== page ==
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Circular Motion Problems

  1. Oct 8, 2005 #1
    I think I did the problem(s) right but my answers doesn't match up with the correct answer.

    1) Suppose a space shuttle is in orbit 400km from the earths surface, and circles the earth once every 90 minutes. Find the centripital acceleration of the space shuttle's orbit. Express your answer in terms of g, the gravitational acc. or the earth's surface.

    Okay, so my approach:
    First change 400km into m = 40,000m & 90min = 5400s

    So since a=v^2/r, I will find velocity first. So I used Vel=2(pie, 3.14)(r)/t
    (2 x 3.14 x 40,000m)/5400s = 465.4 m/s

    Then I took a=v^2/r. So ... a=465.4^2/40,000m and got .541 m/s^2

    Then convert into g's, .541/9.8 = .06 g
    But the correct answer is 0.9 g's What am I doing wrong!? :(


    2) What is the max speed w/ which a 1050-kg car can round a turn with a radius of 77m on a flat road if the coefficent of static friction b/t tires and road is 0.80?

    What I tried to do was find my acceleration so I could get my velocity but I have no idea how to do that? Since the velocity is not given... Can anyone help me? Correct answer: 25 m/s
     
  2. jcsd
  3. Oct 8, 2005 #2
    The shuttle is 400km from the surface of the earth. You need to find the distance from the center of the earth.

    Alex
     
  4. Oct 8, 2005 #3

    mezarashi

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    You forgot to add in the Earth's radius of about 6500km !!! That makes a big difference. Try it again.

    First of all, find the maximum frictional force that can act on the 1050kg car given the coefficient of 0.8. Now with that find the corresponding acceleration possible. From there you know the acceleration is radial, so you can apply it to circular motion :)
     
  5. Oct 8, 2005 #4
    That worked... but how was I suppose to know the radius of the earth?
     
  6. Oct 8, 2005 #5

    mezarashi

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    Haha, I'd guess it would more or less become common knowledge sooner or later. Physics major? Look at the back of your textbook's cover, such figures are usually available or else, try googling: Earth's diameter

    In anycase, it should have been clear that that information was missing.
     
  7. Oct 8, 2005 #6
    Umm... Sorry, this is my first semester of Physics. I am just trying to get through.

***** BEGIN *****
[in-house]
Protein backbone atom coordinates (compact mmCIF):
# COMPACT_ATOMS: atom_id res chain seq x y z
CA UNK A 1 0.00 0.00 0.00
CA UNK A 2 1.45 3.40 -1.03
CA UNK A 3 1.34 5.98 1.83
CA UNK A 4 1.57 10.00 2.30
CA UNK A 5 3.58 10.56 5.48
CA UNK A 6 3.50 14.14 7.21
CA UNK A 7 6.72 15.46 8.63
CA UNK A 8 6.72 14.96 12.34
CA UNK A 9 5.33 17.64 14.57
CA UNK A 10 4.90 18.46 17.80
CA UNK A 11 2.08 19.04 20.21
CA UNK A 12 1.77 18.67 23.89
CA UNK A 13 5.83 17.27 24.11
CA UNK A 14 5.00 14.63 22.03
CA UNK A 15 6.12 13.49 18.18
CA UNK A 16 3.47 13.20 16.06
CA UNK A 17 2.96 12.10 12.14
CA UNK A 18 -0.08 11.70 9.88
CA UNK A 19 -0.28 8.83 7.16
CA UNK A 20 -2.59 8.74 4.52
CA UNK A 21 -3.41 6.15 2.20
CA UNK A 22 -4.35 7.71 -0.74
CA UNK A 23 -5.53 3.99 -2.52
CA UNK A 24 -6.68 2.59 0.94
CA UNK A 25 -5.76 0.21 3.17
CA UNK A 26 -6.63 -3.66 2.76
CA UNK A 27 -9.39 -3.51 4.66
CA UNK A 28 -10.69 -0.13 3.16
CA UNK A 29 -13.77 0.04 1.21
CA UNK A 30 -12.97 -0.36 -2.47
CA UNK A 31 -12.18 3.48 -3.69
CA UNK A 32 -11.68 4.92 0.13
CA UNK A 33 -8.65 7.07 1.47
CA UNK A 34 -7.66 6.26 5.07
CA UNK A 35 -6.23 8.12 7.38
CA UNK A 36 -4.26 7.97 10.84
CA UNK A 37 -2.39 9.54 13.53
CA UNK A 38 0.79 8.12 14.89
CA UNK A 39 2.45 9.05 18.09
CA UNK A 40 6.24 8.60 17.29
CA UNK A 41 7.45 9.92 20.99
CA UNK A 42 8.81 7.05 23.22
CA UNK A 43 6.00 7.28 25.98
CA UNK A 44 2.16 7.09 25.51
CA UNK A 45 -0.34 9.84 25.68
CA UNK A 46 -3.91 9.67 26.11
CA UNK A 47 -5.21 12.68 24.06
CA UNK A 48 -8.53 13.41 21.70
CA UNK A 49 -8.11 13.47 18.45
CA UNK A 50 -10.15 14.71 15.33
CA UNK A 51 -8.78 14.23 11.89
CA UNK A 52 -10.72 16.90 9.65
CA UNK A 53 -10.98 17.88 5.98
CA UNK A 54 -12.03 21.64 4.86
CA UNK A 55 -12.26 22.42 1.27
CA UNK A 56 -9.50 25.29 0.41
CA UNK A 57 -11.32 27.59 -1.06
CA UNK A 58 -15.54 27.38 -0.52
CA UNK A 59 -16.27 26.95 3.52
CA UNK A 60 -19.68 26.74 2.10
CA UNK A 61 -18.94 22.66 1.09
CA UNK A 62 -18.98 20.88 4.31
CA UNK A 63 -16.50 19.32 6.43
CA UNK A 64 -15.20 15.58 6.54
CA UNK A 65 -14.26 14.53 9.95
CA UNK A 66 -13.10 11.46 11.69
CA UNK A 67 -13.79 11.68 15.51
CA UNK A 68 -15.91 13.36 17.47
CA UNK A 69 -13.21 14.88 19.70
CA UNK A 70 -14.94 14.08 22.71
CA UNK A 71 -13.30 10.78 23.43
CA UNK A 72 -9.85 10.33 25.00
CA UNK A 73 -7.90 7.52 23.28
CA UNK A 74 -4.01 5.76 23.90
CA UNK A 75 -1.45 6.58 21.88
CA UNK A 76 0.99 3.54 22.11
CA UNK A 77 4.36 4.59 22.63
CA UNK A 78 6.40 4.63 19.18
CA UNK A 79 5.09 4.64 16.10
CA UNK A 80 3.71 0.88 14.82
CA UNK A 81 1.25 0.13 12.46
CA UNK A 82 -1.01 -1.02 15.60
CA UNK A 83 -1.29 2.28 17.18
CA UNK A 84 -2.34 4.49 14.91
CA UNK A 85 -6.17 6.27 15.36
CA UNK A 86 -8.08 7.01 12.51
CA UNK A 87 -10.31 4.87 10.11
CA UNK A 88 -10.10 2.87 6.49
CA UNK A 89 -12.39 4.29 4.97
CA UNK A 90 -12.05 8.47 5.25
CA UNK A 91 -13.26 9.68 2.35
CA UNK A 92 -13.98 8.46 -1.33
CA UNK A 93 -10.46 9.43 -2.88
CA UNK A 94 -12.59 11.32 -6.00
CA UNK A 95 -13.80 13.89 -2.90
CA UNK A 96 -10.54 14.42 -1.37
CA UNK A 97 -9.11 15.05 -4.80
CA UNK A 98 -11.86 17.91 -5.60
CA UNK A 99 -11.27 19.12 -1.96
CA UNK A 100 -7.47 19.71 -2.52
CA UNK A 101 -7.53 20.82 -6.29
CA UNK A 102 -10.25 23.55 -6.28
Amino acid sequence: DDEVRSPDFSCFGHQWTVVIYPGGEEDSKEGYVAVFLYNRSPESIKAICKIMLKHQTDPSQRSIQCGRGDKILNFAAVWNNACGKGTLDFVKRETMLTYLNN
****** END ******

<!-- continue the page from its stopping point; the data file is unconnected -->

8. Oct 8, 2005 #7
    Yep I got an a=0.95 g's. Now I'll try the other problem.
     
    Last edited: Oct 8, 2005
  9. Oct 8, 2005 #8

    mezarashi

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    Check your math: 6900km = 6,900,000m (just for the record, the better estimate for the Earth's radius is 6378km for an equatorial orbit)

    The answer of 0.9g is very reasonable. This means that moving 400km off the surface of the Earth, the gravitational force will feel will be 0.9 times what we feel here on the surface.
     
  10. Oct 8, 2005 #9
    Okay, now for the second problem. I have finished the first part but am still stuck... Okay...

    I get the max tension/force by first getting the Normal force like so...

    (1050kg) x (9.8 m/s^2) = 10290 N

    Then I take my static coeffiecent of .80 and times it by 10290N
    (.80) x (10290N) = 8232 N as my max frictional force

    But how can I get the velocity from this? The equations don't seem to work...
     
    Last edited: Oct 8, 2005
  11. Oct 8, 2005 #10
    Now how do I get the velocity? :S
     
  12. Oct 8, 2005 #11

    mezarashi

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    The equations don't work? Think carefully. What is this frictional force working against. Or rather, what does this frictional force represent? Why does it exist? We're talking about circular motion and centripetal acceleration here remember.
     
  13. Oct 9, 2005 #12
    So, I cannot use v= square root of (F/m x r) ?
     
  14. Oct 9, 2005 #13

    lightgrav

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    You might need to use parentheses in your calculator ... .

    by the way, the first problem can also be answered using
    gravity field strength g proportional to 1/r^2 :
    a/"g_surface" = R^2 / (R+h)^2
     
  15. Oct 9, 2005 #14
    So the equation will work for problem 2?
     
  16. Oct 9, 2005 #15

    lightgrav

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    Look, the only horizontal Force, the only one with a center-pointing component, is the friction Force. The sum of the central Force components provides m with a_central , which is v^2/r . Just like ANY OTHER known component of acceleration is caused by that Force component Sum.

    The diagrams are ALWAYS the key to Physics problems ...
    Your diagram should've shown the satellite with a circular path that had a radius of R+h. That's how you know to look up R inside the book cover, and suggests that you could solve the problem by looking at gravitational Force.

    This Free-Body Diagram is simple enough that you should have a lot of confidence in your result ... a = (.8)(9.8 m/s^2) = v^2/r
     
  17. Oct 9, 2005 #16
    I still do not understand, but thanks for trying.
     
  18. Oct 9, 2005 #17

    lightgrav

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    If you isolate "v" in the equation: a = v^2/r ,
    yes, you get v^2 = ar , so ... v = sqrt(ar).
    F/m ... which you had long back ... IS "a" .
     
  19. Oct 9, 2005 #18
    So it would be sqrt (F/m) x r ) (8232 N/1050kg) x 77 = 24.5 = 25.0 ! It worked!
     
    Last edited: Oct 9, 2005
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